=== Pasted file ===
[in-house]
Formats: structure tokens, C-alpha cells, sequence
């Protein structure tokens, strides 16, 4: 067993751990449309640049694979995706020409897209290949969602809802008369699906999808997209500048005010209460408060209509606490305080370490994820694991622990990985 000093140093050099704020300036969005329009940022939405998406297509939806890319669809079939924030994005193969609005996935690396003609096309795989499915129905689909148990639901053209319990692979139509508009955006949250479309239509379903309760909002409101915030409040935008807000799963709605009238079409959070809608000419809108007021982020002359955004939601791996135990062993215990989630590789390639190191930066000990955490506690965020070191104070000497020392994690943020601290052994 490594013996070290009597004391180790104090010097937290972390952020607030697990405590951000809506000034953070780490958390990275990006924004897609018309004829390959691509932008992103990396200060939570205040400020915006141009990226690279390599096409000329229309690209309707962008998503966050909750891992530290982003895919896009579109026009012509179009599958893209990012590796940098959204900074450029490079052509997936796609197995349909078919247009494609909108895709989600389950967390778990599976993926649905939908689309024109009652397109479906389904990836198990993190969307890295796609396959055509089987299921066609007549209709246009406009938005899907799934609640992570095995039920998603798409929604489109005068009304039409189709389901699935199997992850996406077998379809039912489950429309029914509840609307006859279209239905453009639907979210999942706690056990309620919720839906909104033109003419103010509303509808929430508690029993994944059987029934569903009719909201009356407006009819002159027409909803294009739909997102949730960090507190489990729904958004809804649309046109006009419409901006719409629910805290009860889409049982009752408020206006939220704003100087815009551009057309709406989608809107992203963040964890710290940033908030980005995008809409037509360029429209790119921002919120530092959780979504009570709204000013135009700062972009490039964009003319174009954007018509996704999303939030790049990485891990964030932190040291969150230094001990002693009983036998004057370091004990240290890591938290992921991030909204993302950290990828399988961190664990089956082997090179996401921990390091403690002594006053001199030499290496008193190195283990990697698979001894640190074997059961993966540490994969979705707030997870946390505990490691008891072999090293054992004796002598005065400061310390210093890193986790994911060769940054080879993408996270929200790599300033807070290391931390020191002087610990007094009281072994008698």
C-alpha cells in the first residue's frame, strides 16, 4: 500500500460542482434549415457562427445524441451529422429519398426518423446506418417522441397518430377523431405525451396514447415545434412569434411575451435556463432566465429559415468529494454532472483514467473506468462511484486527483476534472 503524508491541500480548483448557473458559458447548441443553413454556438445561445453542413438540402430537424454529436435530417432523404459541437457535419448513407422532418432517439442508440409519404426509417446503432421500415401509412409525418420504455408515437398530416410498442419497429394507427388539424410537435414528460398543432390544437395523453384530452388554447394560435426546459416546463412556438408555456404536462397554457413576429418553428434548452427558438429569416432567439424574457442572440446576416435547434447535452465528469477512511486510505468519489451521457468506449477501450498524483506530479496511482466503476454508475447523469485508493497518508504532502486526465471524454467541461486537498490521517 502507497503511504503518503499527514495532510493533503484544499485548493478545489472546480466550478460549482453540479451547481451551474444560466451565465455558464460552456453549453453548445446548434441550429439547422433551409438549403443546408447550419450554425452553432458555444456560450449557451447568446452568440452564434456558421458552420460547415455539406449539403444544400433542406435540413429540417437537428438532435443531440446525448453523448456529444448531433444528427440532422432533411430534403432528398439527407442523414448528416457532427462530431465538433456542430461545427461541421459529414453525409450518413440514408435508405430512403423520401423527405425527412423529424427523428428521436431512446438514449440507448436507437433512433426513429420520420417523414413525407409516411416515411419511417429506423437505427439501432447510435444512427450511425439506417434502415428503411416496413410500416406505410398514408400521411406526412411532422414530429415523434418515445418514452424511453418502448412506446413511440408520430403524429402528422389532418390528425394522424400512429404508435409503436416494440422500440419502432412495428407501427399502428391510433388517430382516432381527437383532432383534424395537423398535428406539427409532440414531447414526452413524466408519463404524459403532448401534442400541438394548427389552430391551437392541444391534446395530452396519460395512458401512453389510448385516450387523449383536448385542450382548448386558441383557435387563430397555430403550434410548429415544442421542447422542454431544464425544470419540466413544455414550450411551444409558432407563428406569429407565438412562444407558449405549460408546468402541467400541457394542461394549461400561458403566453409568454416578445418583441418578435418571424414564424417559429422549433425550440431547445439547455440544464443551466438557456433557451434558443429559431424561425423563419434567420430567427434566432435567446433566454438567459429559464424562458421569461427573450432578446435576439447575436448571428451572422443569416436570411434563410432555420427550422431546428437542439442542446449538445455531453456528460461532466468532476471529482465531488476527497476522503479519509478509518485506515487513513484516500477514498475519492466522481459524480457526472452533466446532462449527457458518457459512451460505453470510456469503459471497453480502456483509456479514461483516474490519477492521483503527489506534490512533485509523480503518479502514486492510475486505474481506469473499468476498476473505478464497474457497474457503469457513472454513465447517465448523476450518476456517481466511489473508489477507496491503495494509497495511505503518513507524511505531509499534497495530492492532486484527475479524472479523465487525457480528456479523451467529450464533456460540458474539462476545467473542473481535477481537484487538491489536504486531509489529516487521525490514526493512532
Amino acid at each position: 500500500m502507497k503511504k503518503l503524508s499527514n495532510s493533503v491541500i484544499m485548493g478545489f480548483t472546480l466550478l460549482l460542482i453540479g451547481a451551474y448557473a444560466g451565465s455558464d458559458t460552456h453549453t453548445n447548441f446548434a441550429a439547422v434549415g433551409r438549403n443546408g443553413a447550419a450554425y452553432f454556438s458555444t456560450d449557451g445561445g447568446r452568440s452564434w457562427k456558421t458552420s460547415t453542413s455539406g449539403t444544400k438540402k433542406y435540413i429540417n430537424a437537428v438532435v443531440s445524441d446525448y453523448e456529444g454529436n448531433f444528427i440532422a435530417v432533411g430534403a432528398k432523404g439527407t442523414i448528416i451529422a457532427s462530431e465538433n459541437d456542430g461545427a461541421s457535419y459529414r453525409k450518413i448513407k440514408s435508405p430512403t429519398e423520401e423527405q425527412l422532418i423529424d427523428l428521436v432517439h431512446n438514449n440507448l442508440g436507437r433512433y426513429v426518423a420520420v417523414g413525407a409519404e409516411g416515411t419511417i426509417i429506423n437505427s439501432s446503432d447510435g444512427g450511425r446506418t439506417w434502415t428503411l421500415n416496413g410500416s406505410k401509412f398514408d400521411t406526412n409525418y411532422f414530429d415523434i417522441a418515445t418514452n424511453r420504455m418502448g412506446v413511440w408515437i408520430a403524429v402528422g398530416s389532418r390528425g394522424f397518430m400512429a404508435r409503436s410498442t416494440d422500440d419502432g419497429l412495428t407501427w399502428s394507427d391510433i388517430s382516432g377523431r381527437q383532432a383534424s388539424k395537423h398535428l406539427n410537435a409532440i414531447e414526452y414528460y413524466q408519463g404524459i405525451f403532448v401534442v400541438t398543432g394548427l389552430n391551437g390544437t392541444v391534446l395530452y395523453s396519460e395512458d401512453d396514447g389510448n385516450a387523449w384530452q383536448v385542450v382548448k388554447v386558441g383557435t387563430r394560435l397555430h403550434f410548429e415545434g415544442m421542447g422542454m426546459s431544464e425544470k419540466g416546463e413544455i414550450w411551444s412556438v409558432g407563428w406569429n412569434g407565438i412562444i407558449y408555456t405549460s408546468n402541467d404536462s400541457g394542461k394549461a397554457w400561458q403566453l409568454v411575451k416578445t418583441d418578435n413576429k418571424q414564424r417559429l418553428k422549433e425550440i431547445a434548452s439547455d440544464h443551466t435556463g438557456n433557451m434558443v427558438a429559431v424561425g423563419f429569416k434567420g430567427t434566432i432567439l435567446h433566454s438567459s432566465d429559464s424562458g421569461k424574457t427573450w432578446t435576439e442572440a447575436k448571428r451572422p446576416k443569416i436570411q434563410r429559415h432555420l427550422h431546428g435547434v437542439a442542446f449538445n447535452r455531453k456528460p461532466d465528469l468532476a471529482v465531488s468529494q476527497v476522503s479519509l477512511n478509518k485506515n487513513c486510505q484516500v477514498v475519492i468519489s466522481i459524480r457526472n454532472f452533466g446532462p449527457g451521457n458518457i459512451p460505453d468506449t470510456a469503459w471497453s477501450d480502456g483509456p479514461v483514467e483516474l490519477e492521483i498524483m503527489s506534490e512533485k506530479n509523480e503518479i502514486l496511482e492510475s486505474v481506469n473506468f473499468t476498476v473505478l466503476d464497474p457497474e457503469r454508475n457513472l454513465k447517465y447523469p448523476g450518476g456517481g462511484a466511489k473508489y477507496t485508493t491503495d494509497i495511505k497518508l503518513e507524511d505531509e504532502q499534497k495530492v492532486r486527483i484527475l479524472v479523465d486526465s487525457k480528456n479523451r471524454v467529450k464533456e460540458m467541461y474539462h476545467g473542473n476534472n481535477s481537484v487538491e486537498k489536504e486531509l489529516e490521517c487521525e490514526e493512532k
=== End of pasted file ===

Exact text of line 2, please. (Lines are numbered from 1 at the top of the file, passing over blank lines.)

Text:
Formats: structure tokens, C-alpha cells, sequence